Yesterday was supposed to be the day I finally visited the bakery on Staten Island owned by relatives of mine I’ve never met. Well, something called people vacationing in August combined with some other hitches landed my parents and me instead on an impromptu trip to the Upper East Side. And what do you do when you find yourself in a neighborhood you rarely visit? You eat of course! You take advantage of the opportunity to finally visit some of the places that have accumulated on your to-go-to list. It had been a while since I was last on the UES. There are many places there I like. I had ample time to explore the area as that is where I went to high school. But it really is not much of a meandering neighborhood, like the areas downtown are. You can wander, but it’s not as pleasant as wandering around downtown. It’s better to have a pre-determined destination.
Luckily, my dad is the walking encyclopedia of GOOD pizza places. Well, he’s an encyclopedia of all of them, but he can specifically tell you the worthwhile ones. He really should have his own website and guide. But for now I get to benefit from his knowledge. As soon as we landed uptown, he suggested Nick’s Pizza on 94th and 2nd, which is an outpost of the well-known Nick’s in Forest Hills, Queens. And if you are curious for a second opinion, Nick’s has the mark of approval from certain pizza-minded food writers.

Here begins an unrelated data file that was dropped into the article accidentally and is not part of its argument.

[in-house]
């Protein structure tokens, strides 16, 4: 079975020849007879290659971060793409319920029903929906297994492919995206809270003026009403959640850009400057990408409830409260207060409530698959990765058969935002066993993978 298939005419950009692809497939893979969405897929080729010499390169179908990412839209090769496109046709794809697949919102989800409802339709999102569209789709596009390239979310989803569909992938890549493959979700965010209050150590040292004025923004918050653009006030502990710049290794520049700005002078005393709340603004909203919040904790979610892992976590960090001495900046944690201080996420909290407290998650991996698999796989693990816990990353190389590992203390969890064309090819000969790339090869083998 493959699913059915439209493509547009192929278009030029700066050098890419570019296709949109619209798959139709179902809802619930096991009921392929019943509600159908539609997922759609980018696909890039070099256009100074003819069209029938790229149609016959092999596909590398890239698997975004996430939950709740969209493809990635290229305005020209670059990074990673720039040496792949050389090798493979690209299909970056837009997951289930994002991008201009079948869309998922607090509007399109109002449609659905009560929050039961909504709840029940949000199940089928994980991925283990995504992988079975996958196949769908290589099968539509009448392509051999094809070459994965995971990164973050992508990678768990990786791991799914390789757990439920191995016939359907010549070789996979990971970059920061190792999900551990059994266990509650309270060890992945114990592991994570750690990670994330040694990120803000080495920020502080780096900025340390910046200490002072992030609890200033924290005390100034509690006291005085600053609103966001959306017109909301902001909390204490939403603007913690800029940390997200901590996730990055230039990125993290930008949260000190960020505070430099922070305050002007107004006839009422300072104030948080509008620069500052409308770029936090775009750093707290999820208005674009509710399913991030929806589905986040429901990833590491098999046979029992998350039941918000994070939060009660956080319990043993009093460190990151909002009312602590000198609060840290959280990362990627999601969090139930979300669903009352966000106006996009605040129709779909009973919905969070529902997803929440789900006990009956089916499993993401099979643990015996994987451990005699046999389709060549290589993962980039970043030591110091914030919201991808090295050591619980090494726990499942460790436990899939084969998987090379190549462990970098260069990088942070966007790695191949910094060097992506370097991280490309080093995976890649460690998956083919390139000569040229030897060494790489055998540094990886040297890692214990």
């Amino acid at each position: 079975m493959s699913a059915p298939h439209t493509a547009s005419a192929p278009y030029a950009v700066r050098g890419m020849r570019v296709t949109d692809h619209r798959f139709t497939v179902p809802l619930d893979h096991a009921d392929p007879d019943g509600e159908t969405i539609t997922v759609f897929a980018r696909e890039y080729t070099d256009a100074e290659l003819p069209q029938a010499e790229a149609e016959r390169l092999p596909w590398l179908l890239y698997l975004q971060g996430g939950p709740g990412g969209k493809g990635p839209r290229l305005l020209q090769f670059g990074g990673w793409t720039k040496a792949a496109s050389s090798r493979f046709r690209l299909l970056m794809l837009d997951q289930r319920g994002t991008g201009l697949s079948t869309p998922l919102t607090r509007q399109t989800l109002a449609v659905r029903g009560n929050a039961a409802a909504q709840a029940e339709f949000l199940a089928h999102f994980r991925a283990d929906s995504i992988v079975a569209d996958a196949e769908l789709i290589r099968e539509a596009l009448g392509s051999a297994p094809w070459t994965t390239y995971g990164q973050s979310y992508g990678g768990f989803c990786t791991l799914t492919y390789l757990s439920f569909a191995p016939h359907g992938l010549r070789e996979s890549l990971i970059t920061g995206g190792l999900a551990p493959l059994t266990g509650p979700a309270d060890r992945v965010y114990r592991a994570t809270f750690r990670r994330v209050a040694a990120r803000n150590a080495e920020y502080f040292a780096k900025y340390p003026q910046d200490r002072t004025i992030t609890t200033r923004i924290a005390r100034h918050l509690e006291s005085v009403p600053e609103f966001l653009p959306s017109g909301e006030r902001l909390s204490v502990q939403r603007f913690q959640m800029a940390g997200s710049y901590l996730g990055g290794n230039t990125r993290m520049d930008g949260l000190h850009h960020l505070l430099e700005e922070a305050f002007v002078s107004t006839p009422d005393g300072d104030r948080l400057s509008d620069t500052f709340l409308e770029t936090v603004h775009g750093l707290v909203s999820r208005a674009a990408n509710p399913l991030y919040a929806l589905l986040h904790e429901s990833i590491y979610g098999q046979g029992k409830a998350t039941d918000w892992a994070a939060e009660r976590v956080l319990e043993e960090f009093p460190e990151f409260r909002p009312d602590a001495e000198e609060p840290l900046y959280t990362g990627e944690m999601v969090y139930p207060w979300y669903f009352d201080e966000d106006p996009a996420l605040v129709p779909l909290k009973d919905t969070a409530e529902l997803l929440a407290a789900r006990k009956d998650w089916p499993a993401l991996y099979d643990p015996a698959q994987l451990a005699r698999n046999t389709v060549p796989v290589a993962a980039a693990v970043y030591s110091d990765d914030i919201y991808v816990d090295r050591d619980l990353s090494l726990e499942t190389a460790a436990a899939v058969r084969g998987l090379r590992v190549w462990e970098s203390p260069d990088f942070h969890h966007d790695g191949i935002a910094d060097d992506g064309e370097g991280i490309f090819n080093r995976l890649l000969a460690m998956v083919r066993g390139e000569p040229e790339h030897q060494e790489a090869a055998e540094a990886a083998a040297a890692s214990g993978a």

In my family, we are purists when it comes to pizza. Not only do we love a standard cheese or margarita pizza, but as with any food, the standard unadulterated variety is the best way to judge the maker’s merits. The sauce and cheese were excellent. I read a review that described Nick’s sauce as tangy. On our pie, I did not find it to be as such. It was tasted quite simply of crushed tomatoes that were sweet and lightly seasoned. I very much enjoyed that they did not add a lot to flavor or sweeten the sauce. The cheese was nicely dry, not wet or oily, and broke apart easily.
I loved the crust beneath the toppings. Perfectly crisp and sturdy, not soggy, but also not overly charred. The crust around the edges was a tad drier and crunchier than I would prefer. I like the plain crust to be a little chewier, but it is that dryness that allows the crust in the middle to retain its crispness even with the toppings. The generous sprinkling of fresh basil, which is standard if the pizza is technically a margarita, as always adds so much to the flavor of the pie if it is really fresh basil. For pizza purists who are curious about the type of oven, Nick’s receives acclaim specifically because they achieve a crust similar to that of a coal-fired oven but in a gas-fired oven.
I don’t always feel the need to comment on service, but I caught a framed Zagat review on the wall that alluded to sometimes moody service. I thought I would just dispel that. We did stop in mid-afternoon, and so the staff was not particularly overloaded, but they were all exceedingly gracious and pleasant. Another nice touch to an excellent meal.